Best of the Month
Since the CD has become somewhat of a collector's item,
this review is reprinted with slight revisions for those who want to learn more about it...
SOMETHING WILD (1961)
Music composed and conducted by Aaron Copland
11 Tracks (Total Time = 35:10)
Produced by Aaron Copland. Executive Producer: Robert Townson. Mastered by Erick Labson. Cover Art by Saul Bass. Unpublished illustration by Al Hirschfeld.
CD notes by Aaron Copland and Mark Leneker.
Varese Sarabande 302 066 469 2
1. New York Profile [2:45]
2. Part At Night [1:25]
3. Subway Jam [2:12]
4. Mary Ann Resigned [1:57]
5. Incarceration And Nightmares [7:03]
6. Escape Through The City [7:21]
7. Love Music [1:53]
8. Walk Downtown [3:06]
9. Episode On The Bridge [4:49]
10. Mother Alone [0:56]
11. Reunion [1:05]
Who would have guessed that a lost original film score by Aaron Copland
would ever appear on CD? But that's the case with this wonderful last film score by Copland in a World Premiere release.
Warning -- spoliers ahead about the story of this film!
It was composed for a highly expressionist 1961 film starring Carroll Baker and Ralph Meeker, and directed by Baker's then husband, Jack Garfein. I remember seeing this film when it was first released and being very impressed with Carroll Baker's sensitive acting in a very difficult role as a rape victim, and I was especially aware of Aaron Copland's stark and sensitive score. Copland decided not to score the rape scene and
I believe he was correct since it is already dramatic enough in its brutality.
The opening track of SOMEWTHING WILD, "New York Profile" (2:48), just bristles with dissonant brass blasts along with heavy percussion support. This is a dynamite theme, used for the opening credit titles by Saul Bass. This theme might remind some of Leonard Bernstein's ON THE WATERFRONT, but Copland writes a more intense one.
Another terrific cue is track 3 ("Subway Jam"), where the subway train can be heard reproduced in the brass and percussion. Then things quiet down on the next track with the melancholy cue: "Mary Ann Resigned."
On track 5, "Incarceration and Nightmares," Copland begins with subtle moody writing when Mary Ann first rejects her captor, Mike, who goes out on alcoholic binges. Copland next quotes the Subway Jam theme, introduced by beating of the drum, as Mary Ann begins her frightening dream. This is masterful writing for emotional effect.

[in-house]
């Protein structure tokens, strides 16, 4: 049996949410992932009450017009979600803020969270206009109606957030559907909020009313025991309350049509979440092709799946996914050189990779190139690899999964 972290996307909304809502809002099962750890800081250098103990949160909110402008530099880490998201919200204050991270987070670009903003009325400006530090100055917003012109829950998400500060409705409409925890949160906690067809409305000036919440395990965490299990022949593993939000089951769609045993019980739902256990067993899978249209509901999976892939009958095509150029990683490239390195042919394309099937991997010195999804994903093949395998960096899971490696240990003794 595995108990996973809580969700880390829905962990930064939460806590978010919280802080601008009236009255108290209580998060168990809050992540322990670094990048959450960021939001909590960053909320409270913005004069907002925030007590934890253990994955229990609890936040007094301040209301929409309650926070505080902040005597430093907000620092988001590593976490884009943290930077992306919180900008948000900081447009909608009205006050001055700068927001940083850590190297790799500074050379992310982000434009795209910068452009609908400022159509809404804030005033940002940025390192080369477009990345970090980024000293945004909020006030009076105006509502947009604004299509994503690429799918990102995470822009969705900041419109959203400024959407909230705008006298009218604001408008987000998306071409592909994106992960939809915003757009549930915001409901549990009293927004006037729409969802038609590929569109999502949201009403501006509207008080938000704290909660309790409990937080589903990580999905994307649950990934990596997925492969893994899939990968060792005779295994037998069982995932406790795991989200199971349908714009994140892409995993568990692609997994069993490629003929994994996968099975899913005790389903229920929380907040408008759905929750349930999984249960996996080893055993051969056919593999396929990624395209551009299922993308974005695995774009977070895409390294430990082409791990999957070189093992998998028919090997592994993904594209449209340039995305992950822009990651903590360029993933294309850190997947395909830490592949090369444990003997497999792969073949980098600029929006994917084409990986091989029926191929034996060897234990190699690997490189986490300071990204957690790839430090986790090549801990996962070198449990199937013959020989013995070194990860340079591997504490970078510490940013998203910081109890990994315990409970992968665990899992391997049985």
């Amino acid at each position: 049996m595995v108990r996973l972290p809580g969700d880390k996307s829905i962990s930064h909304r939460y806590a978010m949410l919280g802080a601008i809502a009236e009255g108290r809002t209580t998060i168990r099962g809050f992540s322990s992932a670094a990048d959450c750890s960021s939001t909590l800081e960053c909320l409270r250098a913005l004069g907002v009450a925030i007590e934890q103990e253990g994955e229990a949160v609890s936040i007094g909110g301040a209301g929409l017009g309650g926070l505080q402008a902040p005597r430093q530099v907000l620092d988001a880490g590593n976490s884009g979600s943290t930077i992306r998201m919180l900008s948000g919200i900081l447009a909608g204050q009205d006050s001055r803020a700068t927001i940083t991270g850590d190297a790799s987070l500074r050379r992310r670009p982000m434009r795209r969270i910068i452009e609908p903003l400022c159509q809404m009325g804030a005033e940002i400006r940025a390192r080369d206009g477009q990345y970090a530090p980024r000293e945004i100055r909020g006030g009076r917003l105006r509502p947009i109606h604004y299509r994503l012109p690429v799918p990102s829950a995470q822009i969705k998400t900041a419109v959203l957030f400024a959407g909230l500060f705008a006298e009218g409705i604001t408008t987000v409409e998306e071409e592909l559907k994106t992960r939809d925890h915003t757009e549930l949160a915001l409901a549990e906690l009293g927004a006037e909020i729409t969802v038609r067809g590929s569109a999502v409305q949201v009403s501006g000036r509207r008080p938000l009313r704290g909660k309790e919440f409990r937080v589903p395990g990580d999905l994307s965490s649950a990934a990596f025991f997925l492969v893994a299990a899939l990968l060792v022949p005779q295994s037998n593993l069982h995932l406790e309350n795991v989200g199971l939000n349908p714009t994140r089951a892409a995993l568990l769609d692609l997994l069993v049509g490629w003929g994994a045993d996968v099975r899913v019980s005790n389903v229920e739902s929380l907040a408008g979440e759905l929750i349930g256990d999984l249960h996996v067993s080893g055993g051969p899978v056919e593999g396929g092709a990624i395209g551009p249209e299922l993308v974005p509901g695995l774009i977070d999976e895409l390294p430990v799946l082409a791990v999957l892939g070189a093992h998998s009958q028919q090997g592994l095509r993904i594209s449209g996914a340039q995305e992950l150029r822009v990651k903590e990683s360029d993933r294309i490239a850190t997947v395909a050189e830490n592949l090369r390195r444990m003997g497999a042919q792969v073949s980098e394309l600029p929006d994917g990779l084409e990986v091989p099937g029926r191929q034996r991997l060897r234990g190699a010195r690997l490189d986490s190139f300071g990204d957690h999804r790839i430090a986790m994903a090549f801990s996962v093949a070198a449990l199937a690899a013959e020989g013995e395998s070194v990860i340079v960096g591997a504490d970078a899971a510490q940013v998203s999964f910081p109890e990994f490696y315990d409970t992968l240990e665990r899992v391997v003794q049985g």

The next track, "Escape Through The City," is the longest one on the CD and depicts Mary Ann's escape from Mike's apartment and roams around New York's Midtown and Central Park. Once again, Copland's music begins highly dissonant as if to echo Mary Ann's disturbed and confused state of mind, and then eventually becomes more reflective as she goes back to Mike's apartment.
One of the most intense cues is "Episode On The Bridge (track 9)," where Copland uses jagged brass and strident strings to accompany this powerful scene of Mary Ann's loneliness and depression.
The "Love Music" (track 7) is nicely written and manages to express deep feeling with less than two minutes of music.
The final track, "Reunion" (track 11), reunites Mary Ann with her mother, who is shocked when she hears that her daughter is going to have a baby. Copland wisely writes this scene in a harsh yet conciliatory manner so that it ends with uncertainty as the story suggests.
It's great to have the original 1961 notes by Copland included in the CD booklet. Also, there's a note from the director, and the fascinating account by Mark Leneker how the original LP recording was discovered and transferred to CD. Leneker also provides an excellent description of each track.
Unfortunately, the CD is very short. Why not include another Copland original film score, like THE RED PONY? According to Leneker, that Copland score was the first original soundtrack on LP ever released -- and it was on Varese Sarabande.
Copland was undoubtedly one of the greatest and most respected American composers of the 20th century.
This CD of SOMETHING WILD is surely a milestone of film music restoration.
It deserves to be in any film music collection.
-- Roger Hall, 28 June 2003
Read the interview with Aaron Copland about his film scores listed at:
Film Composers and Soundtracks
Aaron Copland has been named for a Lifetime Achievement Award at
The Sammy Awards
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